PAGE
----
This first development diary is going to be long. There's a lot of thinking to write down before I can catch you up to where I today; July 23, 2022.

The origins of Tuplet

I write a lot of utility scripts. For years I've been writing them in Bash becasue I've wanted them to be something I could share with my peers. One day, I just got sick of having to fight with yet another piece of Bash's weird syntax. I've wanted to write my own language for years, something that was more tailored to the way my brain worked, and the ways I've come to believe a programming language should work.

I decided I wasn't going to fight with Bash any more. I was going to act upon my dreams and build a language for me, but it'd compile to Bash so that I could still create those utility scripts that I could share with my peers. So, that's what I set out to do.

One day I was working out how arrays would function, and I went down a little rabbit hole of what it takes to pass arrays into and out of functions in Bash. It wasn't pretty, and it required Bash 4.4 or higher if you wanted any hope of doing it without truly ugly hacks.

I continued on though, until I tried to write a string-split function as part of the standard library. I ended up on this amazing Stack Overflow answer, and spent the next couple hours trying to make it actually work. The. Next. Couple. Hours. It took me hours, with explicit – although imperfect – instructions to write a function that split a string on spaces. Hours. I've been coding professionally for nearly 30 years, and it took me hours to write a generic form of that function, and I had to compromise to do it too.

That was the "straw that broke the camel's back", but the decision to abandon Bash fully took a couple more days to sink in. It was the realization that even if I did succeed, I couldn't actually give my scripts to any of my peers, because I use macs, and they use macs, and Apple stopped distributing Bash at version 3.2.57. A version that couldn't run the newer functions I'd need anway. Yes, you can upgrade bash on the mac, but I think very few geeks actually do.

On top of that, was the acceptance of the fact that no-one cares about my scripts. I've got tons of things that'd save people time and effort, and when relevant, I let people know about them. They never ask for details. They never run the ones I share. Or if they do, they never tell me about it.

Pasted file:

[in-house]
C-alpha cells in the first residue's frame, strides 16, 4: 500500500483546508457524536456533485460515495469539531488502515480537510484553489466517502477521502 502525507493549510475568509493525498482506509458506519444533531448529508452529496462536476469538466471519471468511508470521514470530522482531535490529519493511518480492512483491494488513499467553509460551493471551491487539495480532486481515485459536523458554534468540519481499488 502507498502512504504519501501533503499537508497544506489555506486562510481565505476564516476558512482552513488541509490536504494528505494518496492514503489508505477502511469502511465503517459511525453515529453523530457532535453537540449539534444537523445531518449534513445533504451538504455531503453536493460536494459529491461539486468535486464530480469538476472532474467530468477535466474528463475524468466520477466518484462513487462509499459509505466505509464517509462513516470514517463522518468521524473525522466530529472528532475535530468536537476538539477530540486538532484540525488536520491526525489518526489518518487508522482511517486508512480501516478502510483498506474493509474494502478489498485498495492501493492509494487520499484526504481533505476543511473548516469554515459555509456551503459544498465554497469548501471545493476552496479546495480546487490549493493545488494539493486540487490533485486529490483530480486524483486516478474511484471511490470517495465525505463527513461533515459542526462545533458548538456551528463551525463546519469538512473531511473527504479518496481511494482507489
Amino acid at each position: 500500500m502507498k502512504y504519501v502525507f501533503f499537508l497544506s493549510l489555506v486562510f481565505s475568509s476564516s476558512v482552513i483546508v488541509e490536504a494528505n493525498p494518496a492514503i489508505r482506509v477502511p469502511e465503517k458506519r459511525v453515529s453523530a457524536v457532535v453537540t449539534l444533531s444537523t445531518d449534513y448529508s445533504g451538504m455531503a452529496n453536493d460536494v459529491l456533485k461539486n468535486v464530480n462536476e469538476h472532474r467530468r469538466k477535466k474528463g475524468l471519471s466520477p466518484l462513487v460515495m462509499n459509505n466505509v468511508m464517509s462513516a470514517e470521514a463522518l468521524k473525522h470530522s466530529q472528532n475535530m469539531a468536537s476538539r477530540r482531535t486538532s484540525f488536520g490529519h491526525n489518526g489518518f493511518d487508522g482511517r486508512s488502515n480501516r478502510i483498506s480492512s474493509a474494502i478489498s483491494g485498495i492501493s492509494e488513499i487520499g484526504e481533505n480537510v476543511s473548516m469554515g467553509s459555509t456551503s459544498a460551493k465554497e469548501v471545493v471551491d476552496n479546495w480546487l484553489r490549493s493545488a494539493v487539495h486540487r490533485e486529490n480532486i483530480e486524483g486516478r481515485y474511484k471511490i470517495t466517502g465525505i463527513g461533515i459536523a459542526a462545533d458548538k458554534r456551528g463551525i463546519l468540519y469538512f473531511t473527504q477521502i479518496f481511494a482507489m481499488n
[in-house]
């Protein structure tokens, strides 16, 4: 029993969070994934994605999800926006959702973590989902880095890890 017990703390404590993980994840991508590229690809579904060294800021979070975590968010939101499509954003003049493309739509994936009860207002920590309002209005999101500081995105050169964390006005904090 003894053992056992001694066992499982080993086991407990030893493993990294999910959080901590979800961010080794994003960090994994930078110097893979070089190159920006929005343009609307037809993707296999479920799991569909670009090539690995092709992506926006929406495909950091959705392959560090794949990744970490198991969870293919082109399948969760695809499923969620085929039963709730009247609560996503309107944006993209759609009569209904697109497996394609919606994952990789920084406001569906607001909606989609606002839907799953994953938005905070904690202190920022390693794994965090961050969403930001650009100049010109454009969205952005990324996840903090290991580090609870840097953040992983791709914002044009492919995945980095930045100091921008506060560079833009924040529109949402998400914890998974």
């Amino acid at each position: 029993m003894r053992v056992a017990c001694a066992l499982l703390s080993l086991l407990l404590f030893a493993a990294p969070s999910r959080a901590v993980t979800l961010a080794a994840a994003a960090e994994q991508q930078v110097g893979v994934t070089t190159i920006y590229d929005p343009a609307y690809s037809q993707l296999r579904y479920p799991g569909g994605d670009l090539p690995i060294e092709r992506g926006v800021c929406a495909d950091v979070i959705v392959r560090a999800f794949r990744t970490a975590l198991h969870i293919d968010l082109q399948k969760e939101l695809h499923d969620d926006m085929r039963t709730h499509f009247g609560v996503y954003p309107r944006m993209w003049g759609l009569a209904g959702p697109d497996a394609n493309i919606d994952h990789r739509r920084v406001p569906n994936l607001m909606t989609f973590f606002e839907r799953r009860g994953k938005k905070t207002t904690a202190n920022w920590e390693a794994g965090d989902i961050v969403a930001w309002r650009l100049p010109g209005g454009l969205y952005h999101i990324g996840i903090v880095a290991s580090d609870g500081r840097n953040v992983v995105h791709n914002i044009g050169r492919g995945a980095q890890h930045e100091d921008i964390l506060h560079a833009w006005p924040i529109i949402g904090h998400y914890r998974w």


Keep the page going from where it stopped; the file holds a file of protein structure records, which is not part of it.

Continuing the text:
A few more days and the implications of that really sank in.

There is absolutely no point, in my trying to make a language with other people's needs, or convenience, in mind. No-one's going to use it, so why should I make something with compromises to satisfy non-existent users.

Tuplet is my langauge. It's a language for me. It is purely selfish. That's not because I don't want others to use it, but because it's highly unlikely anyone else ever will. Just like it's highly unlikely that anyone will ever read this.

Finding a target

With bash out of the picture I started hunting around for a target language. I was still holding out hopes of "maybe I can make this easy for folks", but one of the languages I was considering anyway was [Janet]( Janet, is a thoroughly modern Lisp. I don't know why it took so long for someone to write such a beast, but what's important is that it exists now.

At this point, I'd been iterating on the grammar for a while and had made a lot of progress. One night, I realized that I wasn't using parentheses for anything, and that that, combined with the fact that I was writing a transpiled language, meant that I could literally write raw lisp in my code, and it would take zero effort to compile it. My parser could literally just go "oh look, stuff in parentheses. Just spit it all out unchanged." This meant that I could trivially bootstrap the language with lisp until I had a standard library written in itself.

It's important to note that Tuplet is basically a lisp. It's heavily inspired by the thinking behind Wisp, otherwise known as SRFI-119. Wisp is basically just "I wish I could write Scheme but with Python style indentation instead of parentheses all over the place." Tuplet takes this idea to the next step. It says "That's cool, but there are a lot of places where languages like Python and Ruby are way, way easier to use."

To put it another way, there are a lot of things I've come to love about Ruby and other modern languages, but I also love writing in Scheme.

Anyway… the realization that there was no real value in catering to others, combined with a love of Scheme, plus a thoroughly modern lisp that I wanted to use, made me decide to use Janet.

Figuring out what I wanted

It's hard to know what you realy want in a language until you start writing one. So, I just started writing down my ideas in an org file, and then writing grammars to generate lexers and parsers. Long story short, much time was spent, and frustration was had until I decided to use Antlr and it's fantastic plug-in for the various JetBrains editors.

As I wrote, and edited, and saw the interplay of features I was designing, the Guiding Principles began to emerge. Now that those are starting to form decisions are becoming easier because I can use them not only to guide those decisions, but to help understand why I want what I want.

The actual language…

…will have to wait for another post. This one enough on it's own, and there's a lot of syntax already designed.